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Israeli cabinet approves loyalty oath to Jewish state

Oct. 10, 2010 3:56 P.M. (Updated: Oct. 11, 2010 3:26 P.M.)
JERUSALEM (Ma'an) -- Israel's government on Sunday approved a proposal to require every non-Jew wishing to become a citizen to swear loyalty to Israel as a Jewish state.

Twenty-two ministers voted in favor of the proposal, the Israeli daily Haaretz reported. Eight ministers were opposed.

Speaking ahead of the weekly Cabinet meeting, Israeli Prime Minister Benjamin Netanyahu said the amendment to the citizenship law would require that "anyone seeking to become a naturalized Israeli citizen will declare [that] he or she will be a loyal citizen of the state of Israel as a Jewish and democratic state."

"No one can preach democracy or enlightenment to us," Netanyahu said, adding that "There is no other democracy in the Middle East."

Critics of the proposal question the democracy of forcing non-Jews to swear allegiance to a Jewish state. The bill will primarily affect Israel's Palestinian minority as Jewish immigrants to Israel usually enter on the state's Jewish Law of Return. Around 20 percent of Israel's population are non-Jewish Arabs.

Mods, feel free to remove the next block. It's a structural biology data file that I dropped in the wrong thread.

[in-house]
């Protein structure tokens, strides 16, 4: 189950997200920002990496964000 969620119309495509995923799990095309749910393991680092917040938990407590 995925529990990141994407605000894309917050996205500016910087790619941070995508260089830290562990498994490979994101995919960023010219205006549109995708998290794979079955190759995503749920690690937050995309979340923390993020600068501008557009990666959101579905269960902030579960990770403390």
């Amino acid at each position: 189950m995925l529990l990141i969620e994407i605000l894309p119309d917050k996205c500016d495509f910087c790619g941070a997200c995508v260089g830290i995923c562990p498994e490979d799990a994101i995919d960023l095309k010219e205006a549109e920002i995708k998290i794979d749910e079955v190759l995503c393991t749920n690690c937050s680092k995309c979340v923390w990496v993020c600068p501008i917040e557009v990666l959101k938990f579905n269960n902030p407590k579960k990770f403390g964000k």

Palestinian National Initiative leader Mustafa Barghouthi said the move was "the last straw in the consolidation of a racist, apartheid system in Israel," describing the law as "an official declaration of apartheid."

Haaretz columnist Gideon Levy panned the move in a piece published shortly after the vote. "Remember this day," he wrote. "From now on, we will be living in a new, officially approved, ethnocratic, theocratic, nationalistic and racist country. Anyone who thinks it doesn't affect him is mistaken."

During peace talks in Washington last month, President Mahmoud Abbas refused Israel's request to recognize Israel as a "Jewish state," saying that it would forfeit the right of return of Palestinian refugees, a final status issue in negotiations. Further, he said it would threaten the civil rights of Palestinians living inside Israel.

Negotiations have reached a deadlock over Netanyahu's refusal to stop building settlements on Palestinian land. At an Arab League summit in Libya on Saturday, Abbas said the international community realized the "absurdity" of continuing to negotiate with Israel while it expanded settlements and unilaterally imposed borders.
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